PETA Declares That City's Ban on Wild, Exotic, and Dangerous Animals Requires Elephant-Free Garden Bros. Performance
For Immediate Release:
August 27, 2018
David Perle 202-483-7382
Garland, Texas – Citing Garland’s ban on harboring wild, exotic, or dangerous animals within the city, PETA sent a letter this morning calling on the operators of the Curtis Culwell Center to require that Garden Bros. Circus—which is scheduled to perform at the center this weekend—leave elephants out of the show, as required by the law.
PETA notes that Isa and Viola, the two elephants owned by Carson & Barnes Circus and slated to appear at Garden Bros. performances, are wild, exotic, and dangerous. They have a history of escaping, including in one incident in 2016 in which they ran amok for nearly an hour, and the circus uses abusive methods to control them, which can make them more likely to lash out. Recent video footage shows a handler poking, yanking, and prodding elephants with a bullhook—a weapon that resembles a fireplace poker with a sharp hook on one end.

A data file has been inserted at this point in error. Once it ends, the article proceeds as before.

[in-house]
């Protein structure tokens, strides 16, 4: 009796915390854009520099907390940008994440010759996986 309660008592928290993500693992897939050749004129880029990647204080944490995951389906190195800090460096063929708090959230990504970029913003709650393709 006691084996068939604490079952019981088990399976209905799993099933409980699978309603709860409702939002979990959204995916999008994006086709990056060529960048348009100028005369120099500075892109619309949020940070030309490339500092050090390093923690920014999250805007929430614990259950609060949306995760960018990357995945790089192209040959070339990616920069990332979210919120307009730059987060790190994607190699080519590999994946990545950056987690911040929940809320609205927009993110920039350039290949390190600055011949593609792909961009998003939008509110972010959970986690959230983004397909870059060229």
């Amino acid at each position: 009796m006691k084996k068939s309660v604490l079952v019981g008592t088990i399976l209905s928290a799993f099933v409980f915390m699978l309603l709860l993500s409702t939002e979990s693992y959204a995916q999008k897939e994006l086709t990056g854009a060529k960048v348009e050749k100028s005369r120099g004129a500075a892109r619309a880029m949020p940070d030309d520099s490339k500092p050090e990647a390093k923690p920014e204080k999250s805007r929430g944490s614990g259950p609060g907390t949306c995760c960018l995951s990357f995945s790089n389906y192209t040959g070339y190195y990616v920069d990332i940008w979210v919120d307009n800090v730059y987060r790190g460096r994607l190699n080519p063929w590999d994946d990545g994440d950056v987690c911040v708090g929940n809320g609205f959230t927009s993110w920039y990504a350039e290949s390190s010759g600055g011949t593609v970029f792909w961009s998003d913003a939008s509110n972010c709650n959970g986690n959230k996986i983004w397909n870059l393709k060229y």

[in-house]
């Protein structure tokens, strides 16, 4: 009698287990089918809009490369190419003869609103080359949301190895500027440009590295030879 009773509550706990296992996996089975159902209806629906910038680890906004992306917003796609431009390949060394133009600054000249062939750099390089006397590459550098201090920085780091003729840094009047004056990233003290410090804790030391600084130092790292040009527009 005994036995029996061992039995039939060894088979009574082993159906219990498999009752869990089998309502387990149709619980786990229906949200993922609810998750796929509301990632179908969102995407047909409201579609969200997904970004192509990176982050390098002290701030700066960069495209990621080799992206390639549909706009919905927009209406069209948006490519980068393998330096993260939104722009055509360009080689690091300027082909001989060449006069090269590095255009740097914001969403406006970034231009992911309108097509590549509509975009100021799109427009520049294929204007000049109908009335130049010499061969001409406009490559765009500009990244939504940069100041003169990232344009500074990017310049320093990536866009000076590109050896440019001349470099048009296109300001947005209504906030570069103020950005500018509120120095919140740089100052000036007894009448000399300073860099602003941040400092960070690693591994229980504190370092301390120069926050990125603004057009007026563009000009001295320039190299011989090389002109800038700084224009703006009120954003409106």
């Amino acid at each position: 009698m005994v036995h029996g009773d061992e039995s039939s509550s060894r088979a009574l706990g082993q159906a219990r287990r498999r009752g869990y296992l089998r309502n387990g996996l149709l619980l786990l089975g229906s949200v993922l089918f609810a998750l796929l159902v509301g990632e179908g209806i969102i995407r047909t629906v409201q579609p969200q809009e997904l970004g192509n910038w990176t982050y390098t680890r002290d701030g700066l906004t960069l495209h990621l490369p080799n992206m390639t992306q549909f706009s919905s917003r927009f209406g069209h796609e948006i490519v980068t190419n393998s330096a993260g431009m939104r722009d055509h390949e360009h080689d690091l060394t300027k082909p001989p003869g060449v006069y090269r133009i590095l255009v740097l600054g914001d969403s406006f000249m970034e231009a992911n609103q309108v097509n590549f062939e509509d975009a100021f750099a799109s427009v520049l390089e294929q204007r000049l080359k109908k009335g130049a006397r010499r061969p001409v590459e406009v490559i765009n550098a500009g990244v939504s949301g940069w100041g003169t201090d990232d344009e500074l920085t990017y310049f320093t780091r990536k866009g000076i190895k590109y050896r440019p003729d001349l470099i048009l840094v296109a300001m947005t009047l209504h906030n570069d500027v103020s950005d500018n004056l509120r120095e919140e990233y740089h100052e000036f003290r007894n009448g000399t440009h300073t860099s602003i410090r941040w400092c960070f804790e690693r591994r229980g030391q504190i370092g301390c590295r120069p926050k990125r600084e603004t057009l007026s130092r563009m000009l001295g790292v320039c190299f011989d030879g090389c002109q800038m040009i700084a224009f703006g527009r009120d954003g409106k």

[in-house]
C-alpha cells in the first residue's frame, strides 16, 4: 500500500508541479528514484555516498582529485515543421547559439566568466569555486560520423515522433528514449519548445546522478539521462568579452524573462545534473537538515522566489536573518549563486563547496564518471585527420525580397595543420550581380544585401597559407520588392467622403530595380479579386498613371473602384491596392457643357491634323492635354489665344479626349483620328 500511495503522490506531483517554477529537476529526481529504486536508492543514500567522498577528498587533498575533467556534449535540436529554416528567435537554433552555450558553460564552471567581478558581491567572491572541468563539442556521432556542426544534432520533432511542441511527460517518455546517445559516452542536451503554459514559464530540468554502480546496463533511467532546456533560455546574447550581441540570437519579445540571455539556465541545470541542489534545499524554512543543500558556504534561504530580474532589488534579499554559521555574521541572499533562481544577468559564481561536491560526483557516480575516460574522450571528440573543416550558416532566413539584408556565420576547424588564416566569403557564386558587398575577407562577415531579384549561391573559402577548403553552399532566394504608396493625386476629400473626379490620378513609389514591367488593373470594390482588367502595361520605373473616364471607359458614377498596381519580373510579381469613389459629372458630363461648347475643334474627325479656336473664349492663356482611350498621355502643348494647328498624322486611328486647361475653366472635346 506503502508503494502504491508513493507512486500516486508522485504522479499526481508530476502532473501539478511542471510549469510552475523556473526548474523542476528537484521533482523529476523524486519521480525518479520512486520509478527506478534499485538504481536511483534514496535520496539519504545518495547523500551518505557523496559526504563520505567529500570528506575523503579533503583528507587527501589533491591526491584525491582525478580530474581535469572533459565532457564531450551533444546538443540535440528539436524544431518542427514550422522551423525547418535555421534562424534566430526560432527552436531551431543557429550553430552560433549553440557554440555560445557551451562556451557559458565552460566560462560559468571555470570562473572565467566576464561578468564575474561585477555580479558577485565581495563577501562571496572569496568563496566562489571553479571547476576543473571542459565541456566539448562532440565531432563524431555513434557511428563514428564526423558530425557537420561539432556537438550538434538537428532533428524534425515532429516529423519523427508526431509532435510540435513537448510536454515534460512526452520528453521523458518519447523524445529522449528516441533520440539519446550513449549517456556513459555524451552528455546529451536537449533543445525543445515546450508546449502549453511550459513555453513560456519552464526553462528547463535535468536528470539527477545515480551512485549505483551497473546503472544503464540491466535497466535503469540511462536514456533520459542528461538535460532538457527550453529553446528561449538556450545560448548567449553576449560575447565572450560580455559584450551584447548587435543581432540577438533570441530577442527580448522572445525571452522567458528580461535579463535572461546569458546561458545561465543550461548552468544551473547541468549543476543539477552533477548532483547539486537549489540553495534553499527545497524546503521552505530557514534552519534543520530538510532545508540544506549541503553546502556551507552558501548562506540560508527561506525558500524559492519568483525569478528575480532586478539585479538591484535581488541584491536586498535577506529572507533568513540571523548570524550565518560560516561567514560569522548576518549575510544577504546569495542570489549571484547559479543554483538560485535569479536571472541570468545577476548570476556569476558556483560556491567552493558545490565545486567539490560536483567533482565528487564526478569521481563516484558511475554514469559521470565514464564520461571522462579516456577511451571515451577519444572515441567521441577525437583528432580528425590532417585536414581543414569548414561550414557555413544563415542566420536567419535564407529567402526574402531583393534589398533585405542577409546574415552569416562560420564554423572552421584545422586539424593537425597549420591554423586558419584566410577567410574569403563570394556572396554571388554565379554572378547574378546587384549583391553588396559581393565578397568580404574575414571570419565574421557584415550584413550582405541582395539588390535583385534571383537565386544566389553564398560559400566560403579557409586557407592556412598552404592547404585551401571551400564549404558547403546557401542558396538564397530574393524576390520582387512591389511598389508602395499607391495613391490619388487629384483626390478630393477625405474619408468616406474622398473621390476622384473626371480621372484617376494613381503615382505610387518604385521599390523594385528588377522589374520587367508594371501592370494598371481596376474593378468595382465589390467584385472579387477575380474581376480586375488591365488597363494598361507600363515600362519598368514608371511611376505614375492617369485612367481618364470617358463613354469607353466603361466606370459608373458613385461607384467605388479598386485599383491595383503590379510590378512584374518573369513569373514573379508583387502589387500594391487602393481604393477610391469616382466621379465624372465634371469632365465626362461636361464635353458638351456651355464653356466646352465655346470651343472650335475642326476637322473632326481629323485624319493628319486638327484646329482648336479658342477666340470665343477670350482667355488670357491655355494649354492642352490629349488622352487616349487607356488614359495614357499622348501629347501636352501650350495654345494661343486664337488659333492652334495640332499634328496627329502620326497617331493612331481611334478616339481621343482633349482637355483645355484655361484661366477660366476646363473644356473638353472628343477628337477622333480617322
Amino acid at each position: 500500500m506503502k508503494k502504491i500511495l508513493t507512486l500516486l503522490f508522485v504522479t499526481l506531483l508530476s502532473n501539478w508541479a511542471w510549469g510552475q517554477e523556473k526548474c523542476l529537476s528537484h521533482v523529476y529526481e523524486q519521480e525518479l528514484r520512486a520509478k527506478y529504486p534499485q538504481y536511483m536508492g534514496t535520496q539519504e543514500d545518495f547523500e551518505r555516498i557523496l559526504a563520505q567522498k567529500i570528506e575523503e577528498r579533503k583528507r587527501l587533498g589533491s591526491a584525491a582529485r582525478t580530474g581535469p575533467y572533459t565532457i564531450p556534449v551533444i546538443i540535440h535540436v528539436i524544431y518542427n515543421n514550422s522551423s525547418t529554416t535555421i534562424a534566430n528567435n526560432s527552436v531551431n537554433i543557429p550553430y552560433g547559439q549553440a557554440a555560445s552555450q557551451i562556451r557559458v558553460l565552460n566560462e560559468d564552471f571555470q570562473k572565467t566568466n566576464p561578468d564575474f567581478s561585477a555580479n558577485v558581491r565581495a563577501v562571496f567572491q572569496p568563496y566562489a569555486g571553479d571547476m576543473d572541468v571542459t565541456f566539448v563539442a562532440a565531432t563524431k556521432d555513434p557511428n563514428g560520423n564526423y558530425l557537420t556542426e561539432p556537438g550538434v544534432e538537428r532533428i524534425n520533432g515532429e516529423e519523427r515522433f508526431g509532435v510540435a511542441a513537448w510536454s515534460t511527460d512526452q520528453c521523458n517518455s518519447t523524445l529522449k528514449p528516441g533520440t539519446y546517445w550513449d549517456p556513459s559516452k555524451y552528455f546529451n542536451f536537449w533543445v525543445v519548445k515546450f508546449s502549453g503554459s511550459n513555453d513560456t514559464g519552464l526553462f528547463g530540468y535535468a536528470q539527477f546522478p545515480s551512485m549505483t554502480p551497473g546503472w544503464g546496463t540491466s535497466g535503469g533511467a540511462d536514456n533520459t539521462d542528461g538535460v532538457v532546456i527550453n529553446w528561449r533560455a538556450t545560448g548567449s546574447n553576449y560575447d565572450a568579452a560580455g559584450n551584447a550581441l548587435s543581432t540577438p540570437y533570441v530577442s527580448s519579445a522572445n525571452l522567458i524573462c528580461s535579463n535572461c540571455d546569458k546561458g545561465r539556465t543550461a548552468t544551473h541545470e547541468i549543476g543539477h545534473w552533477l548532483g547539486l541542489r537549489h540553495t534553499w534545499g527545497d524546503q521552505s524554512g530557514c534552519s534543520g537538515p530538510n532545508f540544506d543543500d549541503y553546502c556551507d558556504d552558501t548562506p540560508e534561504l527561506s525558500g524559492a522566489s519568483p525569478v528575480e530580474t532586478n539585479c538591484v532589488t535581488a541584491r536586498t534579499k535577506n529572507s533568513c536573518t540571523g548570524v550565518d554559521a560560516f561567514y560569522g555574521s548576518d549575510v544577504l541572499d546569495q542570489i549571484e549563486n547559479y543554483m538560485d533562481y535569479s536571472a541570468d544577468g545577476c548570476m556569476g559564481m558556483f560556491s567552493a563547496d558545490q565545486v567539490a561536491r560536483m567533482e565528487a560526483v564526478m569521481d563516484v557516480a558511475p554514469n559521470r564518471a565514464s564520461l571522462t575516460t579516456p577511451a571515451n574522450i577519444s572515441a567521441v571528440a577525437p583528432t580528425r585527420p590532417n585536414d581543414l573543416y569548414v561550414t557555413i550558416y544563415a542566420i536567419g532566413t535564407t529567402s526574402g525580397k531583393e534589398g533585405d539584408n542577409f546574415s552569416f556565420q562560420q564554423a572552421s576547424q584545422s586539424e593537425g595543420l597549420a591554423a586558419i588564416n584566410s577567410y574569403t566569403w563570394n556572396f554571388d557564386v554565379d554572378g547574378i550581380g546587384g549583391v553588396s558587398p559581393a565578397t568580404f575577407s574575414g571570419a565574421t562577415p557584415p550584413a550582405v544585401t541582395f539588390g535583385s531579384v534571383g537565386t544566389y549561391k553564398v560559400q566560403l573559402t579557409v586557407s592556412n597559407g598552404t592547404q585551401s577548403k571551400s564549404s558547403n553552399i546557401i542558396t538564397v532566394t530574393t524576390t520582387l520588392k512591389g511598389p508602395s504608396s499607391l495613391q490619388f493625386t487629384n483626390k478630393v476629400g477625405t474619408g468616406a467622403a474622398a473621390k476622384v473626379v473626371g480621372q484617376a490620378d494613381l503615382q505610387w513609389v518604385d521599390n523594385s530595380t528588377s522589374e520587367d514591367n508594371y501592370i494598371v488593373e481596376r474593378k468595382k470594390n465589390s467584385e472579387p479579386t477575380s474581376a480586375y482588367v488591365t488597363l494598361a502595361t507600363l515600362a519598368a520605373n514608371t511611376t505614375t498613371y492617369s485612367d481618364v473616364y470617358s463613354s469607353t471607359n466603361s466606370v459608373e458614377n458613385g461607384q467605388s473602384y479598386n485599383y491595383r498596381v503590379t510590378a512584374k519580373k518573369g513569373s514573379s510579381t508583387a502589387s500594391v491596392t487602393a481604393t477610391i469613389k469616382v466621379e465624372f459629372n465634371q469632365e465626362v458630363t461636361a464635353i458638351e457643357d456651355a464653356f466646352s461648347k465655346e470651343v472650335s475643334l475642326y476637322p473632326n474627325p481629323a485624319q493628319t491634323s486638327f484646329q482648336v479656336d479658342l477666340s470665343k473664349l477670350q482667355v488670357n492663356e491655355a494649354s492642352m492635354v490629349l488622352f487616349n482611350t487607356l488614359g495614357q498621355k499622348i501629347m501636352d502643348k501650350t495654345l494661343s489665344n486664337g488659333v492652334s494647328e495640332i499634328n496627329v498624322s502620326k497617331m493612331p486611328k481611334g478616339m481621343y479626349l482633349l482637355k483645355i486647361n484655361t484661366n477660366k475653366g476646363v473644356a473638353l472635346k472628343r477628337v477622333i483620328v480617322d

“PETA is alerting the Curtis Culwell Center that if it allows this circus to drag its abusive elephant act into town, it could be held accountable for creating a public nuisance,” says PETA Foundation Vice President and Deputy General Counsel of Captive Animal Law Enforcement Delcianna Winders. “If Garden Bros. Circus won’t perform without elephants, it shouldn’t be performing at all.”
Garden Bros. has an “F” rating from the Better Business Bureau. Its elephant provider, Carson & Barnes, employs as its head trainer Tim Frisco, who was caught on video attacking elephants with a bullhook and an electric prod. In a recent whistleblower complaint, a former Garden Bros. employee described frequently seeing elephants with blood dripping from behind their ears. Carson & Barnes also has a history of exhibiting elephants with tuberculosis, which is potentially deadly and highly contagious to humans—even without direct contact.
PETA—whose motto reads, in part, that “animals are not ours to use for entertainment”—notes that many jurisdictions, including in Georgia, Minnesota, Virginia, and West Virginia, have stopped Garden Bros. and Carson & Barnes from performing or required them to perform without elephants.
For more information, please visit PETA.org.